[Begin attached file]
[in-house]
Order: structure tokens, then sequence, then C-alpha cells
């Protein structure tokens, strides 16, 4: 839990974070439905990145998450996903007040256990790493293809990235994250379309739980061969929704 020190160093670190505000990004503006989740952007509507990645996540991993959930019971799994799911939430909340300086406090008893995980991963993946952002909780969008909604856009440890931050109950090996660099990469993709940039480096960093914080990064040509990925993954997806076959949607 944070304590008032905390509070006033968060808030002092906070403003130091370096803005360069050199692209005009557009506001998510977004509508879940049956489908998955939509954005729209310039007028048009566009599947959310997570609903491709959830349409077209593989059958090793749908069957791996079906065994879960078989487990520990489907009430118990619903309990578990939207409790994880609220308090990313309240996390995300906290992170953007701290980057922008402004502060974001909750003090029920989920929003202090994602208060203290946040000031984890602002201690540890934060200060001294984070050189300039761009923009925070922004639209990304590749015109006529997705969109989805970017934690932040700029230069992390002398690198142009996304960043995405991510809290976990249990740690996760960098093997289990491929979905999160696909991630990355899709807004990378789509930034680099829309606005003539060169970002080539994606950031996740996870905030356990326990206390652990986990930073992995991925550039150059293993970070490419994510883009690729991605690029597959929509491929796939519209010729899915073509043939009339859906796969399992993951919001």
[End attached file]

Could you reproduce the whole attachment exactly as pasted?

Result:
[in-house]
Order: structure tokens, then sequence, then C-alpha cells
């Protein structure tokens, strides 16, 4: 839990974070439905990145998450996903007040256990790493293809990235994250379309739980061969929704 020190160093670190505000990004503006989740952007509507990645996540991993959930019971799994799911939430909340300086406090008893995980991963993946952002909780969008909604856009440890931050109950090996660099990469993709940039480096960093914080990064040509990925993954997806076959949607 944070304590008032905390509070006033968060808030002092906070403003130091370096803005360069050199692209005009557009506001998510977004509508879940049956489908998955939509954005729209310039007028048009566009599947959310997570609903491709959830349409077209593989059958090793749908069957791996079906065994879960078989487990520990489907009430118990619903309990578990939207409790994880609220308090990313309240996390995300906290992170953007701290980057922008402004502060974001909750003090029920989920929003202090994602208060203290946040000031984890602002201690540890934060200060001294984070050189300039761009923009925070922004639209990304590749015109006529997705969109989805970017934690932040700029230069992390002398690198142009996304960043995405991510809290976990249990740690996760960098093997289990491929979905999160696909991630990355899709807004990378789509930034680099829309606005003539060169970002080539994606950031996740996870905030356990326990206390652990986990930073992995991925550039150059293993970070490419994510883009690729991605690029597959929509491929796939519209010729899915073509043939009339859906796969399992993951919001």